At the end of the day, it's a great way to go and very preferable for some people, but it's hard to get into. From my experience, it is much harder to get an officer slot in AGR. Likewise, I have never seen a 2LT AGR officer, although I'm sure it's possible at some level. All the AGR guys around here are CPTs, some WOs and mostly E-6 and E-7.

    Also - AGR can be pretty competitive. Most if not all TPU soldiers are aware of AGR slots in the unit, and many people are building packets to apply for the job up to a year in advance when they know a vacancy will become available. It would be very difficult if not impossible to walk into an AGR slot from ROTC because that unit will generally create an OML and preference list of people they already know from inside the unit who want that full-time job.
  3. -Bull-

    -Bull- Member

    Mar 13, 2009
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    FWIW, there are AGR positions for IN, FA, AR, etc types. My former MSII instructor is an O-5 FA officer and now the state guards' G-1.
  4. Tgun

    Tgun Member

    May 15, 2012
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    Having spent over 12 years in the AIR National Guard (as opposed to Army NG), I can tell you that there are many full-time positions that are civil servant (non-AGR). These are "GS" type of Government paygrades. The GS full time slots vs. AGR were about 8:1.

    On our ANG base, we had over 1200 staff total, of which approximately 250 to 300 were full-time (either GS or AGR). The GS were actually STATE employees but their positions and pay were modeled after the Federal GS payrates. GS were not paid too well if I remember correctly (I made quite a bit more on the civilian side) and typically below AGR (AGR is also equivelant to "normal" active duty pay).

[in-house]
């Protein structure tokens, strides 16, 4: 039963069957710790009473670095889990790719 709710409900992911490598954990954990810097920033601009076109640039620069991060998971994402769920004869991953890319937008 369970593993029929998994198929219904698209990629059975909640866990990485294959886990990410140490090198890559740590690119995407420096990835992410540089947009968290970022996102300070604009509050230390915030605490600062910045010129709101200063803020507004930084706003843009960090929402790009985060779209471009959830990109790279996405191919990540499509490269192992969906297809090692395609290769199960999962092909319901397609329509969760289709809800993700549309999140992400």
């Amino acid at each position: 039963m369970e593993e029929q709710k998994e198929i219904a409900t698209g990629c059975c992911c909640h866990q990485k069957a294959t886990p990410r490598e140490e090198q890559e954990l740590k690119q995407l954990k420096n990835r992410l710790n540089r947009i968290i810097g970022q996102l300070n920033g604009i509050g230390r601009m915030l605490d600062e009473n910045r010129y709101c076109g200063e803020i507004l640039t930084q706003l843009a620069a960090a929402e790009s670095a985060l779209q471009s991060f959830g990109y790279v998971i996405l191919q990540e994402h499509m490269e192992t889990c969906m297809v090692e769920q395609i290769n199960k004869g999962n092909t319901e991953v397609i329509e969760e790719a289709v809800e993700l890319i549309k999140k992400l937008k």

AGR are VERY limited and difficult to attain. GS type are not so difficult, but there are limitations. Most folks in GS types of positions were mid-career (10-15 years time in service) and ran the gamut from enlisted (NCO to Sr. NCO) to Officers (O-1 to O-5 and even a few O-6s and O-7s at the Headquarters staff postion level: State Adjutant General for example).

    One thing to remember, as an officer in either the NG or Reserve, you will not be working only 1 weekend per month and two weeks per year. I regulary worked 3-4 days per month (including the weekend), and anywheres from 3-8 weeks per year depending on AEF (expeditionary force) status. We've also had deployments in excess of 6 months (I know, I know, the Army NG and Reserve units have had deployments in excess of 12 months...). So, the notion of traditional NG and Reserve "weekend warrior" duty is a relic now. Anyone remember the NG in "Southern Comfort" or "First Blood"??

    Try balancing a civilian career, family, and NG/Reserve deployments.

    Active Duty is in most cases a better starting point for your first service committment IMHO. NG and Reserve can come later in your career.